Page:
Sunday, April 21, 2024

Tips to Correct Misplaced Modifiers


girl pointing at computer

A dangling or misplaced modifier does not clearly modify the word it intends to. There are usually two reasons: 1) It is not located near the word it modifies, or 2) The word it intends to modify is missing from the sentence.


A squinting modifier can modify either the word that precedes it or the word that follows it, thus creating ambiguity.


Misplaced modifiers can create mental pictures that are often humorous.

Here is something that was posted on Facebook: “Does anyone have a used car seat for a child they are ready to sell?”


Sometimes, it’s possible to read a sentence that contains a misplaced or dangling modifier and not notice the error. As always, it is easier to detect the mistakes in other people’s writing than it is in your own. You know what you are trying to say, but you will say it badly if the modifiers are out of place in the sentence.


A modifying phrase or clause must clearly modify a word in the sentence. If there is no word to which the modifier is attached, the modifier is misplaced.


Confusing: Carrying an armful of flowers, his foot caught on the steps.

His foot is not carrying the flowers. There is no word in the sentence for the participial phrase to modify, so it contains a dangling modifier. Sometimes you must add a word for the phrase to modify.

Corrected: Carrying an armful of flowers, he caught his foot on the steps.


Another way writers can confuse readers is by placing a modifier in a sentence that could modify two different words. As a result, the reader will not understand the writer’s intended meaning. This error is called using a squinting modifier. (Sometimes, it is called using a two-way modifier.)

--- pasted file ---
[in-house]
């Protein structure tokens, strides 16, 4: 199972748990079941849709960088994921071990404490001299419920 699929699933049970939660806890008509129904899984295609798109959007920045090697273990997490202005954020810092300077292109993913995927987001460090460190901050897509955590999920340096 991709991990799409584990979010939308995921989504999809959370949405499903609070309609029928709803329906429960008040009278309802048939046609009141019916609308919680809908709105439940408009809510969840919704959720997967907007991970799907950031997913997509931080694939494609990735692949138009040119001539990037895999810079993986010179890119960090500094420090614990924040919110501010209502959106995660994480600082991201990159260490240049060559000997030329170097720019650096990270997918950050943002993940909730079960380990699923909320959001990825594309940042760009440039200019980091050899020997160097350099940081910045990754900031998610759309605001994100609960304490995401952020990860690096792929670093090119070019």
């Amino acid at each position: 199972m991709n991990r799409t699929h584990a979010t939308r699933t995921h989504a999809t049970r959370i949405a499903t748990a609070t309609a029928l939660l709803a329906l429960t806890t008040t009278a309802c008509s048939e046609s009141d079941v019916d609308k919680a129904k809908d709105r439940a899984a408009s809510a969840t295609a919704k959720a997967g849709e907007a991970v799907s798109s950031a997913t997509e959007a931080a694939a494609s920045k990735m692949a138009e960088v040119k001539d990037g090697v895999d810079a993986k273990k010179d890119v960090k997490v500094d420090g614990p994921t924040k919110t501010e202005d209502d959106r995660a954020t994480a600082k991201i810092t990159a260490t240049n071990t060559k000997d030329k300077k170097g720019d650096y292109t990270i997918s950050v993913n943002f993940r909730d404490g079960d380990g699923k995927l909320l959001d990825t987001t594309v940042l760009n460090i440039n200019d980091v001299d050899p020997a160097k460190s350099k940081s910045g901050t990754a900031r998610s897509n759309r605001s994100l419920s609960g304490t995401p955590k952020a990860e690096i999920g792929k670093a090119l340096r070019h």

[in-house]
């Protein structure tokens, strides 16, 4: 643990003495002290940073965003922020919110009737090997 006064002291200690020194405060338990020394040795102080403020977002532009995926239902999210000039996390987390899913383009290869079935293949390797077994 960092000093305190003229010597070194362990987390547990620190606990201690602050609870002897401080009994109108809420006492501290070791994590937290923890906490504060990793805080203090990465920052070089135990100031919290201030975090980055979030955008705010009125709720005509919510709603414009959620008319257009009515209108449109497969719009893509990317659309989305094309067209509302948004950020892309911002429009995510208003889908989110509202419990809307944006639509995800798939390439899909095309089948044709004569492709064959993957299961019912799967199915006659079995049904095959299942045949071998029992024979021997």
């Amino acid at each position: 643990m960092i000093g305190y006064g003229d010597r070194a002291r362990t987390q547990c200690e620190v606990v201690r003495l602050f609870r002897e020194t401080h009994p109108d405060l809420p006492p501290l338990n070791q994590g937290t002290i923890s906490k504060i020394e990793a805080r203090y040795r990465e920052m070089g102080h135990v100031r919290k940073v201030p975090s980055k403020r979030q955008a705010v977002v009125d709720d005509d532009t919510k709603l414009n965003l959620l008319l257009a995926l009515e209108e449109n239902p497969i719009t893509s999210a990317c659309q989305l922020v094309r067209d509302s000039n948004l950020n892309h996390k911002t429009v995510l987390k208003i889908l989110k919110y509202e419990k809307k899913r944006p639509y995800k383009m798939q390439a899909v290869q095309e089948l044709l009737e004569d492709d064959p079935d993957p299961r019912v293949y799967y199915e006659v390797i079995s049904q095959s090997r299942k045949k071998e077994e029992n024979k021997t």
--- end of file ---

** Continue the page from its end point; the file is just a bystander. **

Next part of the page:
Confusing: Todd said after the game Jack acted like a jerk.

Since the phrase after the game could modify the word said or acted, the meaning of this sentence is not clear. Did Todd say this after the game, or did Jack act like a jerk after the game? Depending on what the intended meaning was, the sentence could be corrected in two different ways.

Clear: After the game, Todd said Jack acted like a jerk.

Clear: Todd said Jack acted like a jerk after the game.


To avoid dangling modifiers, be sure to place the modifier close to the word it modifies.

· Sometimes, you must add a word to the sentence, and sometimes, you can move the modifying word, phrase, or clause closer to the word it modifies.


To avoid squinting modifiers, carefully construct your sentences to say what you mean, and make it clear which word is being modified.


To avoid such errors as these in your writing,  carefully proofread what you’ve written and write sentences that are well constructed. The more practice, the better you will become at avoiding errors with misplaced and squinting modifiers.


Here are a few more examples. Think about how you could correct them.

1. The bear was near the empty garbage can searching for food.    

     (Was the garbage can searching for food?)

2.  The dog ran into the room wiggling and jumping for joy.

     (Was the room wiggling and jumping for joy?)

3.  He saw her at the meat counter talking to the butcher.

     (Was the meat counter talking to the butcher?)

I hope you found this mini-lesson helpful for your students. You will find more information in my TPT store.

Click here for a free end-of-the-year writing activity your students may find interesting.

You can find practice exercises here if you would like to offer your students more practice correcting misplaced modifiers.

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